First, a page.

Everything Brit Is Yank Again

Today's cuppa: Science experiment -- in the big mug, take one bag Barry's Classic Blend Irish tea, add one bag pomegranate-raspberry green tea, steep, taste. Not bad.

Strike in the SAG? The Screen Actors Guild contract runs out at midnight tonight. As of today, no new contract, but no call for a strike. For more info, click here or here.

Meanwhile, the TV cross-pollination between the British (and Irish) Isles and the U.S. continues ... as a rather one-sided affair. They send us reality, drama and comedy concepts -- and lots of lead actors -- we send them productions, like Showtime's "The Tudors" (created and written by Englishman Michael Hirst; shot in Ireland).

Sometimes it works out very well ("The Office"), sometimes not so much ("Coupling," "Cold Feet"), and sometimes the jury is still out ("Life on Mars").

One of the higher-profile disappointments was ABC's 1997 adaptation of the 1993-'96 Brit crime drama "Cracker," with Robert Pastorelli taking over from Scottish star Robbie Coltrane as Eddie "Fitz" Fitzgerald, a criminal psychologist who "cracks" crimes and suspects.

In his U.K. incarnation, Fitz was loud, loutish, hard-drinking, hard-smoking, misanthropic, sharp-tongued and utterly dismissive of authority -- all of which was forgiven because he was brilliant. The American Fitz, played by Robert Pastorelli (who looked the part, at least), was a much nicer guy, which managed to drain out most of the show's lifeblood.

Undaunted, TNT is giving it another go, with Robert Duvall and Robert Carliner's Butchers Run Films as executive producers for Granada America, the U.S. arm of the original U.K. producer.

Jason Horwich ("Medical Investigation") is writer and executive producer, leaving out the show's original creator, extravagantly talented and idiosyncratic British writer Jimmy McGovern.

There's also no word on who is playing Fitz.

For people with a reputation for afternoon tea, manners and stiff upper lips, the Brits are historically much more tolerant than American viewers of unlovable characteristics in their TV protagonists. But that may have changed. ABC's "Cracker" came before such beloved U.S. antiheroes as Tony Soprano in HBO's "The Sopranos," Vic Mackey in FX's "The Shield" and Tommy Gavin in FX's "Rescue Me."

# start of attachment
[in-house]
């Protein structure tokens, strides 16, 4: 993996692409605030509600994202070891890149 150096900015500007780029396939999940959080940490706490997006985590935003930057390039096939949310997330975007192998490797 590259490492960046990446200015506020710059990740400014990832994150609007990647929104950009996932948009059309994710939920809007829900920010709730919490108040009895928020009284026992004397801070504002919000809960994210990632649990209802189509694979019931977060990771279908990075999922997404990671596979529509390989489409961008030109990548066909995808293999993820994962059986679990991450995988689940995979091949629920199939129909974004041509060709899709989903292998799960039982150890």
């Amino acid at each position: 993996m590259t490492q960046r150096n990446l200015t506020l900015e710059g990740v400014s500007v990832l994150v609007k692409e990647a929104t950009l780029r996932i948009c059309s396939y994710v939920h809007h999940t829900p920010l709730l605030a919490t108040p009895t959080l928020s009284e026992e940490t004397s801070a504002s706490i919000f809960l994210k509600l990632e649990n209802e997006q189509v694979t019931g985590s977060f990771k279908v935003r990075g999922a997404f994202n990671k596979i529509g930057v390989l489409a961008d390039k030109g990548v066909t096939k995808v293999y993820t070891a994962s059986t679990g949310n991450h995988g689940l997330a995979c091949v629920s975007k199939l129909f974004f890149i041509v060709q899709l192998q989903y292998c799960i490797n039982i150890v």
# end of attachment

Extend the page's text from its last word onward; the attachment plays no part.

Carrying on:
So, it's just possible that Fitz could now let his freak flag fly. We shall see.

Also, AMC, basking in the big love for "Mad Men," today announced that it's adapting the late-1960s British series "The Prisoner" into a six-part miniseries, set to air in 2009.

The original -- which was pretty trippy even for the psychedelic Summer of Love that just preceded it -- starred its creator, Patrick McGoohan, as a British Cold War spy who tries to quit and is subsequently forcibly removed to an idyllic seaside "Village" (actually the Hotel Portmeirion in Wales).

There, he's trapped, stripped of his identity and dubbed Number Six. And a big, bouncing white ball prevents him from leaving. And there's a penny-farthing bicycle.

Oh, just get the DVDs.

Anyway, AMC has a star for its production, Jim Caviezel ("The Passion of the Christ"), who's playing Number Six. Ian McKellen (the "Lord of the Rings" and "X-Men" movie cycles) plays Number Two, administrator of The Village.

Also, AMC says that writer Bill Gallagher will update the original show's Cold War themes to something more suited to the 21st-century Age of Terror.

Asked by e-mail whether the 80-year-old McGoohan would make a cameo appearance, Theano Apostolou, AMC's vice-president, communications, replied, "One would hope ... I think you personally need to campaign him!"

Well, I don't know if McGoohan sips the Cuppa, but if he's out there, he can consider himself campaigned. And we'd be happy to treat him to a hot cuppa of whatever he likes if he finds himself in Los Angeles. We might even spring for scones and Devonshire cream.